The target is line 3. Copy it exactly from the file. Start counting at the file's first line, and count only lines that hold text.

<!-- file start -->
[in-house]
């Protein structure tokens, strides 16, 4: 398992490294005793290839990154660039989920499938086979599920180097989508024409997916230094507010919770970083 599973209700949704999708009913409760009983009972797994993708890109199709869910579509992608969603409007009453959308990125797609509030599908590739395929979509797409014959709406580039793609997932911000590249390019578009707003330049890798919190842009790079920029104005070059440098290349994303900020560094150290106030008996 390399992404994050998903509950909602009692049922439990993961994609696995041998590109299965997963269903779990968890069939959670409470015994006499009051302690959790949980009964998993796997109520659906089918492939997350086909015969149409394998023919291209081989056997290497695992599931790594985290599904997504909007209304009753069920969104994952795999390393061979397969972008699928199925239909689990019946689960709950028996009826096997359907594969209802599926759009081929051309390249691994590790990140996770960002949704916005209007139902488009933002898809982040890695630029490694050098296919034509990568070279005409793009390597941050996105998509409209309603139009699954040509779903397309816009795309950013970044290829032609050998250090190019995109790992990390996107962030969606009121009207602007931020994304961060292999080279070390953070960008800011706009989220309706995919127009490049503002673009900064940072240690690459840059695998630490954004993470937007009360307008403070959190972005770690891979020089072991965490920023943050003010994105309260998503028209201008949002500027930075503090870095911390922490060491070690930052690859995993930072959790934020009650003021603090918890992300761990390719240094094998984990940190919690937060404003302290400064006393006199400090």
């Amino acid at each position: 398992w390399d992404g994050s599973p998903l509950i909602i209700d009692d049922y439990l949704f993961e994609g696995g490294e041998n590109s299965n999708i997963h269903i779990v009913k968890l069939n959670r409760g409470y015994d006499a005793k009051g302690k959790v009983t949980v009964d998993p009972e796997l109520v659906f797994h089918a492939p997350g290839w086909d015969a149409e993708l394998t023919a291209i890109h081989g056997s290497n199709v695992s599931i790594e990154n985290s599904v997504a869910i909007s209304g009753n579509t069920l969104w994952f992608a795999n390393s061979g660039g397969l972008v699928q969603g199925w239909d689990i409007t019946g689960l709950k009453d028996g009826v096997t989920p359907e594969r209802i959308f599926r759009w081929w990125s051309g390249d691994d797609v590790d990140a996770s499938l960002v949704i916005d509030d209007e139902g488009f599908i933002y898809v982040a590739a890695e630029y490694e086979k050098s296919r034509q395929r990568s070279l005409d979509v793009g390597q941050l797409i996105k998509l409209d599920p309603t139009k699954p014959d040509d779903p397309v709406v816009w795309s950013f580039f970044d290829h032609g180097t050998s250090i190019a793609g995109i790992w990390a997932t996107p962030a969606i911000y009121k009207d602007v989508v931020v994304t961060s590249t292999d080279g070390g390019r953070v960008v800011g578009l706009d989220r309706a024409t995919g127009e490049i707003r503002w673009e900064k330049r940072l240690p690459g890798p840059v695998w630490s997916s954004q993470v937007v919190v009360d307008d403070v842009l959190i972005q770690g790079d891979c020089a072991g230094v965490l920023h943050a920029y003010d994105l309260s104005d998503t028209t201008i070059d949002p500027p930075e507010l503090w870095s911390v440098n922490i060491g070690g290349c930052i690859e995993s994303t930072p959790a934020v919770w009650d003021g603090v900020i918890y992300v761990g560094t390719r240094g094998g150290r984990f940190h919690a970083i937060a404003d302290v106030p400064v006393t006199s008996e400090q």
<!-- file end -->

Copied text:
């Amino acid at each position: 398992w390399d992404g994050s599973p998903l509950i909602i209700d009692d049922y439990l949704f993961e994609g696995g490294e041998n590109s299965n999708i997963h269903i779990v009913k968890l069939n959670r409760g409470y015994d006499a005793k009051g302690k959790v009983t949980v009964d998993p009972e796997l109520v659906f797994h089918a492939p997350g290839w086909d015969a149409e993708l394998t023919a291209i890109h081989g056997s290497n199709v695992s599931i790594e990154n985290s599904v997504a869910i909007s209304g009753n579509t069920l969104w994952f992608a795999n390393s061979g660039g397969l972008v699928q969603g199925w239909d689990i409007t019946g689960l709950k009453d028996g009826v096997t989920p359907e594969r209802i959308f599926r759009w081929w990125s051309g390249d691994d797609v590790d990140a996770s499938l960002v949704i916005d509030d209007e139902g488009f599908i933002y898809v982040a590739a890695e630029y490694e086979k050098s296919r034509q395929r990568s070279l005409d979509v793009g390597q941050l797409i996105k998509l409209d599920p309603t139009k699954p014959d040509d779903p397309v709406v816009w795309s950013f580039f970044d290829h032609g180097t050998s250090i190019a793609g995109i790992w990390a997932t996107p962030a969606i911000y009121k009207d602007v989508v931020v994304t961060s590249t292999d080279g070390g390019r953070v960008v800011g578009l706009d989220r309706a024409t995919g127009e490049i707003r503002w673009e900064k330049r940072l240690p690459g890798p840059v695998w630490s997916s954004q993470v937007v919190v009360d307008d403070v842009l959190i972005q770690g790079d891979c020089a072991g230094v965490l920023h943050a920029y003010d994105l309260s104005d998503t028209t201008i070059d949002p500027p930075e507010l503090w870095s911390v440098n922490i060491g070690g290349c930052i690859e995993s994303t930072p959790a934020v919770w009650d003021g603090v900020i918890y992300v761990g560094t390719r240094g094998g150290r984990f940190h919690a970083i937060a404003d302290v106030p400064v006393t006199s008996e400090q």